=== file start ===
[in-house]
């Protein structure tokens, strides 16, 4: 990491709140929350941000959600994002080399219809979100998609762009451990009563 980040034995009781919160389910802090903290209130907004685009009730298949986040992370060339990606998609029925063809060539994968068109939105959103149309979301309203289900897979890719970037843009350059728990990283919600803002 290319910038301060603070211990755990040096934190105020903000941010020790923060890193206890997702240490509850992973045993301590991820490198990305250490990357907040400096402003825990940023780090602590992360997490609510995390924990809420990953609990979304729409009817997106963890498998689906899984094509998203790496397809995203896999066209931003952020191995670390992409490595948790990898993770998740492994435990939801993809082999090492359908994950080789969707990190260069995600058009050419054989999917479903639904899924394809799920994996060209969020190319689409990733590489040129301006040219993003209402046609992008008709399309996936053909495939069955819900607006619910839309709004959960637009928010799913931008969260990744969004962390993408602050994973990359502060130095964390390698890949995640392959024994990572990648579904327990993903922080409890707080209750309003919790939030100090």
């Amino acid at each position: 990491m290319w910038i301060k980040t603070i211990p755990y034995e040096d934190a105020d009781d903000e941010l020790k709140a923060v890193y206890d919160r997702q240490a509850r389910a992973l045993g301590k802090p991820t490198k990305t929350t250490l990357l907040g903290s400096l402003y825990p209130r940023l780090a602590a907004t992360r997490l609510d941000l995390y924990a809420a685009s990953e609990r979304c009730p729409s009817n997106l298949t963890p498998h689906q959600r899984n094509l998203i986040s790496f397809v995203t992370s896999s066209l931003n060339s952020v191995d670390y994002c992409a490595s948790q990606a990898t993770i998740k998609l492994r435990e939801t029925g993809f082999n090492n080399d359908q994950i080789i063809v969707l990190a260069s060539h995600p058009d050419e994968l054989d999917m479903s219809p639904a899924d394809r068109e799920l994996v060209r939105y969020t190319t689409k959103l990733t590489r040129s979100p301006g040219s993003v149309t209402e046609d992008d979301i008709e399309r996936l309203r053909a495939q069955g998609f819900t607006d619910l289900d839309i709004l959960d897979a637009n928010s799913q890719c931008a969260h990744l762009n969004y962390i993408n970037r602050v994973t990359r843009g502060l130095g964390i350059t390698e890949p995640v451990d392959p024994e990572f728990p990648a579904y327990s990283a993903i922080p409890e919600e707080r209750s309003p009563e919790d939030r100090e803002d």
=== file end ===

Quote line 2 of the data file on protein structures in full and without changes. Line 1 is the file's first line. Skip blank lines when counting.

């Protein structure tokens, strides 16, 4: 990491709140929350941000959600994002080399219809979100998609762009451990009563 980040034995009781919160389910802090903290209130907004685009009730298949986040992370060339990606998609029925063809060539994968068109939105959103149309979301309203289900897979890719970037843009350059728990990283919600803002 290319910038301060603070211990755990040096934190105020903000941010020790923060890193206890997702240490509850992973045993301590991820490198990305250490990357907040400096402003825990940023780090602590992360997490609510995390924990809420990953609990979304729409009817997106963890498998689906899984094509998203790496397809995203896999066209931003952020191995670390992409490595948790990898993770998740492994435990939801993809082999090492359908994950080789969707990190260069995600058009050419054989999917479903639904899924394809799920994996060209969020190319689409990733590489040129301006040219993003209402046609992008008709399309996936053909495939069955819900607006619910839309709004959960637009928010799913931008969260990744969004962390993408602050994973990359502060130095964390390698890949995640392959024994990572990648579904327990993903922080409890707080209750309003919790939030100090």